The creepiest part is that he has a daughter around the same age as all these girls so I wonder if maybe he has some fixation on Sarah that he’s manifested on other unsuspecting victims.

I also think that a socio would know better than to befriend a psychologist since clearly, Dr. Charles can read right through him. Does he want to get caught?

Is Dr. Charles getting in way over his head? Will this strain his relationship with Sarah?

The second major story involves Emily, Choi’s delinquent sister.

She redeemed herself for a short time during the mass shooting episode when she stepped up as a volunteer that provided aid to those in need. When this episode kicks off, she’s at some luxurious party, strutting around in her Louboutins and asking Ethan to come save someone that overdosed.

Immediately, April questions what Emily was doing at the party and connects the missing Percocet that was stolen during the chaos of the shooting to his sister. This angers Choi, unsurprisingly, as he’s always really defensive and doesn’t think April gets it.

But she has a point — how do you afford the red bottom shoes as a volunteer?

The tox screen comes back and Choi’s worst fears are proven true as the patient had a mixture of heroin and Percocet in his system.

He confronts Emily who immediately turns it around on April. A classic sign that she’s trying to get the attention off of herself. Not to mention she was a bit too interested in the man’s condition if he was really just an “acquaintance.” That is unless she was the one who sold it to him.

When Jeremy admitted that he stole the Percocet from his father’s medicine cabinet, Ethan felt terrible about accusing Emily and claimed it was out of habit. April didn’t stop him from going to “right his wrongs” but she did get the bottom of it — Emily was his drug dealer.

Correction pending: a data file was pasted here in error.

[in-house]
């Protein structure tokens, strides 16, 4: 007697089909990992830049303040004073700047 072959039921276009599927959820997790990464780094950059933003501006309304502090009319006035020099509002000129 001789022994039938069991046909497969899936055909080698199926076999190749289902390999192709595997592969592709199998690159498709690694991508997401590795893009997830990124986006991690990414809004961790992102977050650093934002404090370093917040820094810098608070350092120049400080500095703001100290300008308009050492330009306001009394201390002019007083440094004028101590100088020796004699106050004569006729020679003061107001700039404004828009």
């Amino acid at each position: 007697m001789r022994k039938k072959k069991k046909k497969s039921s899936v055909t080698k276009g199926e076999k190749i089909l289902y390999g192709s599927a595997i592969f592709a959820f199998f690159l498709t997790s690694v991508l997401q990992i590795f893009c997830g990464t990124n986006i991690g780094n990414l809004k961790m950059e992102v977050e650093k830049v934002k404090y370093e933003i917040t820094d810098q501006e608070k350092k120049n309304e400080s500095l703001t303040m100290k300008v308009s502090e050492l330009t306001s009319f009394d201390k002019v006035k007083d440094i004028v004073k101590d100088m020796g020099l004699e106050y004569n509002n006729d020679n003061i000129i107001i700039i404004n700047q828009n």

Back at the house, Choi found a note that Emily had “gone to Vegas,” which again, raises the question of how does she have money for any of this?

I’d feel bad for Emily but think about what kind of person she has to be if the only thing motivating her to be good is her brother’s acceptance. She also took advantage of a swamped hospital to steal drugs with a street value. That’s low.

Dr. Rhodes’ day went from exceptional to pretty bleak within a matter of hours. He’s definitely formed a sort of god-complex lately that no surgery, no matter how risky, is impossible. And honestly, that’s just not how life works.

Natalie’s pregnant patient had a failing heart and needed an operation. However, the best course of action was to terminate the baby before putting her under, otherwise, both of them might not have made it.

The woman refused to terminate because it was the last piece of her late husband which stung. Instead of convincing her to make the best decision, Rhodes offered to do the procedure and at first, it seemed to take.

However, one complication led to the next and before you knew it their worst fears had come true — Rhodes let both mom and baby die.

It’s heartbreaking to watch because you know these doctors make the calls they genuinely believe in and sometimes, those calls just don’t manifest the way they hope.

The death takes a toll on Rhodes’ psyche and defeated, he requests to be removed from the historical twin surgery that Latham and his team have been prepping for.

When Latham questions his decision, Rhodes says something along the lines of, “I don’t think I’ll be able to make the right call.”

Hey, at least he’s being honest. But truthfully, is there ever a right call? Without risk there’s no reward…isn’t that what he always said?

Dr. Manning assumes she’s going to have a terrible day when she makes a risky call for her flu-ridden patient but it ends up being the one that saves his life.

It’s a juxtaposition to what Rhodes is dealing with; both doctors made risky, unconventional decisions and one of them paid off while the other didn’t. The point is that you never know what will stick and if you stop trying, you might as well hang up your lab coat.

This was also the first time that Nat and Will arrived at a mutual decision even though they disagreed on the best course of action. Is it just me or are they actually making progress?

Apparently, Will thinks they’re making a lot more progress than they really are because at the end of the episode, he stops by Jay’s place to grab his mother’s wedding ring.

Yep, shortly after they broke up and he slept with some other hospital employee to numb the pain, Will is jumping into a marriage proposal.

All in a day at Gaffney, people.

Thoughts on this week’s Chicago Med?

Will Rhodes be removed from the procedure? Will Charles prove Robert is a murderer? Will Choi fix things with Emily? Will Will propose to Nat?

Tune in for the season finale next Tuesday on NBC! (And pray for a renewal!)